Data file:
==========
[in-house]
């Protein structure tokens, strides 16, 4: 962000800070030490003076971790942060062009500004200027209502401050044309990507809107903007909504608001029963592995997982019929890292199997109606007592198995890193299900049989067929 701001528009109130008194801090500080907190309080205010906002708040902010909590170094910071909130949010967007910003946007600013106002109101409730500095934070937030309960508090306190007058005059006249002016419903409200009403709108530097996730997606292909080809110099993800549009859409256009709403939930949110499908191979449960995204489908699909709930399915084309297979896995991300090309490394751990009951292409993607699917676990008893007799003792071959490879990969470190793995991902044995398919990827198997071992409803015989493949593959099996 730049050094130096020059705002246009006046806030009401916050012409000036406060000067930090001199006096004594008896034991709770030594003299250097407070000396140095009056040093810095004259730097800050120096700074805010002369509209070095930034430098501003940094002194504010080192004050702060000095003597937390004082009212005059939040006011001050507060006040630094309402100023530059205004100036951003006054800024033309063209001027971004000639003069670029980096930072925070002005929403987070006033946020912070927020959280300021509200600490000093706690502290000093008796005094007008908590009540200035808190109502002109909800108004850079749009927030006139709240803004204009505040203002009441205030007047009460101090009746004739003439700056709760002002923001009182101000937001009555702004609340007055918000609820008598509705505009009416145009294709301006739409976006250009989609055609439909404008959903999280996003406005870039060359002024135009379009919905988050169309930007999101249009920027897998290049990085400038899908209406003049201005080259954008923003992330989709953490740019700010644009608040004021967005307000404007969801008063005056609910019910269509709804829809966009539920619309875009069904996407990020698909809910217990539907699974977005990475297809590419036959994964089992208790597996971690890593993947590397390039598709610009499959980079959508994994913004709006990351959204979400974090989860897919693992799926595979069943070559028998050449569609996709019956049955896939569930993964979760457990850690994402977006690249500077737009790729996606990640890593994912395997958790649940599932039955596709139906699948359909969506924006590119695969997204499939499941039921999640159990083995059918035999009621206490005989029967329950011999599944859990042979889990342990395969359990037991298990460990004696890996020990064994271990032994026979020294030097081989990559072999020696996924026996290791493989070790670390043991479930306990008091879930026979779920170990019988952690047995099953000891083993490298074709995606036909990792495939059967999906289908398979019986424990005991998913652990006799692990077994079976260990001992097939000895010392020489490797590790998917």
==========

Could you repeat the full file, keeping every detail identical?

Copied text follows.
[in-house]
């Protein structure tokens, strides 16, 4: 962000800070030490003076971790942060062009500004200027209502401050044309990507809107903007909504608001029963592995997982019929890292199997109606007592198995890193299900049989067929 701001528009109130008194801090500080907190309080205010906002708040902010909590170094910071909130949010967007910003946007600013106002109101409730500095934070937030309960508090306190007058005059006249002016419903409200009403709108530097996730997606292909080809110099993800549009859409256009709403939930949110499908191979449960995204489908699909709930399915084309297979896995991300090309490394751990009951292409993607699917676990008893007799003792071959490879990969470190793995991902044995398919990827198997071992409803015989493949593959099996 730049050094130096020059705002246009006046806030009401916050012409000036406060000067930090001199006096004594008896034991709770030594003299250097407070000396140095009056040093810095004259730097800050120096700074805010002369509209070095930034430098501003940094002194504010080192004050702060000095003597937390004082009212005059939040006011001050507060006040630094309402100023530059205004100036951003006054800024033309063209001027971004000639003069670029980096930072925070002005929403987070006033946020912070927020959280300021509200600490000093706690502290000093008796005094007008908590009540200035808190109502002109909800108004850079749009927030006139709240803004204009505040203002009441205030007047009460101090009746004739003439700056709760002002923001009182101000937001009555702004609340007055918000609820008598509705505009009416145009294709301006739409976006250009989609055609439909404008959903999280996003406005870039060359002024135009379009919905988050169309930007999101249009920027897998290049990085400038899908209406003049201005080259954008923003992330989709953490740019700010644009608040004021967005307000404007969801008063005056609910019910269509709804829809966009539920619309875009069904996407990020698909809910217990539907699974977005990475297809590419036959994964089992208790597996971690890593993947590397390039598709610009499959980079959508994994913004709006990351959204979400974090989860897919693992799926595979069943070559028998050449569609996709019956049955896939569930993964979760457990850690994402977006690249500077737009790729996606990640890593994912395997958790649940599932039955596709139906699948359909969506924006590119695969997204499939499941039921999640159990083995059918035999009621206490005989029967329950011999599944859990042979889990342990395969359990037991298990460990004696890996020990064994271990032994026979020294030097081989990559072999020696996924026996290791493989070790670390043991479930306990008091879930026979779920170990019988952690047995099953000891083993490298074709995606036909990792495939059967999906289908398979019986424990005991998913652990006799692990077994079976260990001992097939000895010392020489490797590790998917």